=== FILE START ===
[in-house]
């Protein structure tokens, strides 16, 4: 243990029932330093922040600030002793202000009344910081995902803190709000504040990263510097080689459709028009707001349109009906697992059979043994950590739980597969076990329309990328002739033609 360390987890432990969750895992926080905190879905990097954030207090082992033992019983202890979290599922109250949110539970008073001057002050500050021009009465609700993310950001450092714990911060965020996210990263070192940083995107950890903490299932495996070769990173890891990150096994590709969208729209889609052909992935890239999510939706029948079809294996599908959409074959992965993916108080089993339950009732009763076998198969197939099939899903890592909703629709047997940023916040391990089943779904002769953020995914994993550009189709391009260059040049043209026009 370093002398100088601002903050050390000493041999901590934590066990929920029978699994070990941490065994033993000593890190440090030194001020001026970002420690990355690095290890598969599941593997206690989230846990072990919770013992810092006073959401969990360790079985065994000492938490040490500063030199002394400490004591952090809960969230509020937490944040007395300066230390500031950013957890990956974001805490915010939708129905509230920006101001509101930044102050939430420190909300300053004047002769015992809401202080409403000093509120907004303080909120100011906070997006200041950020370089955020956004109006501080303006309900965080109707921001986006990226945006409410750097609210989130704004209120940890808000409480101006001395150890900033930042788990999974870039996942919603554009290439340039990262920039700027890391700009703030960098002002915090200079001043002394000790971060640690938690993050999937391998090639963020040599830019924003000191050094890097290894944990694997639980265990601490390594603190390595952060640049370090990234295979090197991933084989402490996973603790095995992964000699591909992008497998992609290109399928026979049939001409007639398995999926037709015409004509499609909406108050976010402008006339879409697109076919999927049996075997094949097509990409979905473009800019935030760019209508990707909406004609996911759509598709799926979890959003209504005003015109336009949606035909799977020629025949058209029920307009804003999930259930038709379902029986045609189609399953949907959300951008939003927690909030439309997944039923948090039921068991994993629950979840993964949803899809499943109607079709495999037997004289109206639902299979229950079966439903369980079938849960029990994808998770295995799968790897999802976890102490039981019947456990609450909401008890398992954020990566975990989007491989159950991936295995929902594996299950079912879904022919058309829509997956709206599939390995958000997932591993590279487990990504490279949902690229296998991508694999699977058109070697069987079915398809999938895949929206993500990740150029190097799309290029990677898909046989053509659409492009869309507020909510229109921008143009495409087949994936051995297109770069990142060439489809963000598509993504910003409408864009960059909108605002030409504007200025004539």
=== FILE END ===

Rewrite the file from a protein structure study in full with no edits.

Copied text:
[in-house]
């Protein structure tokens, strides 16, 4: 243990029932330093922040600030002793202000009344910081995902803190709000504040990263510097080689459709028009707001349109009906697992059979043994950590739980597969076990329309990328002739033609 360390987890432990969750895992926080905190879905990097954030207090082992033992019983202890979290599922109250949110539970008073001057002050500050021009009465609700993310950001450092714990911060965020996210990263070192940083995107950890903490299932495996070769990173890891990150096994590709969208729209889609052909992935890239999510939706029948079809294996599908959409074959992965993916108080089993339950009732009763076998198969197939099939899903890592909703629709047997940023916040391990089943779904002769953020995914994993550009189709391009260059040049043209026009 370093002398100088601002903050050390000493041999901590934590066990929920029978699994070990941490065994033993000593890190440090030194001020001026970002420690990355690095290890598969599941593997206690989230846990072990919770013992810092006073959401969990360790079985065994000492938490040490500063030199002394400490004591952090809960969230509020937490944040007395300066230390500031950013957890990956974001805490915010939708129905509230920006101001509101930044102050939430420190909300300053004047002769015992809401202080409403000093509120907004303080909120100011906070997006200041950020370089955020956004109006501080303006309900965080109707921001986006990226945006409410750097609210989130704004209120940890808000409480101006001395150890900033930042788990999974870039996942919603554009290439340039990262920039700027890391700009703030960098002002915090200079001043002394000790971060640690938690993050999937391998090639963020040599830019924003000191050094890097290894944990694997639980265990601490390594603190390595952060640049370090990234295979090197991933084989402490996973603790095995992964000699591909992008497998992609290109399928026979049939001409007639398995999926037709015409004509499609909406108050976010402008006339879409697109076919999927049996075997094949097509990409979905473009800019935030760019209508990707909406004609996911759509598709799926979890959003209504005003015109336009949606035909799977020629025949058209029920307009804003999930259930038709379902029986045609189609399953949907959300951008939003927690909030439309997944039923948090039921068991994993629950979840993964949803899809499943109607079709495999037997004289109206639902299979229950079966439903369980079938849960029990994808998770295995799968790897999802976890102490039981019947456990609450909401008890398992954020990566975990989007491989159950991936295995929902594996299950079912879904022919058309829509997956709206599939390995958000997932591993590279487990990504490279949902690229296998991508694999699977058109070697069987079915398809999938895949929206993500990740150029190097799309290029990677898909046989053509659409492009869309507020909510229109921008143009495409087949994936051995297109770069990142060439489809963000598509993504910003409408864009960059909108605002030409504007200025004539």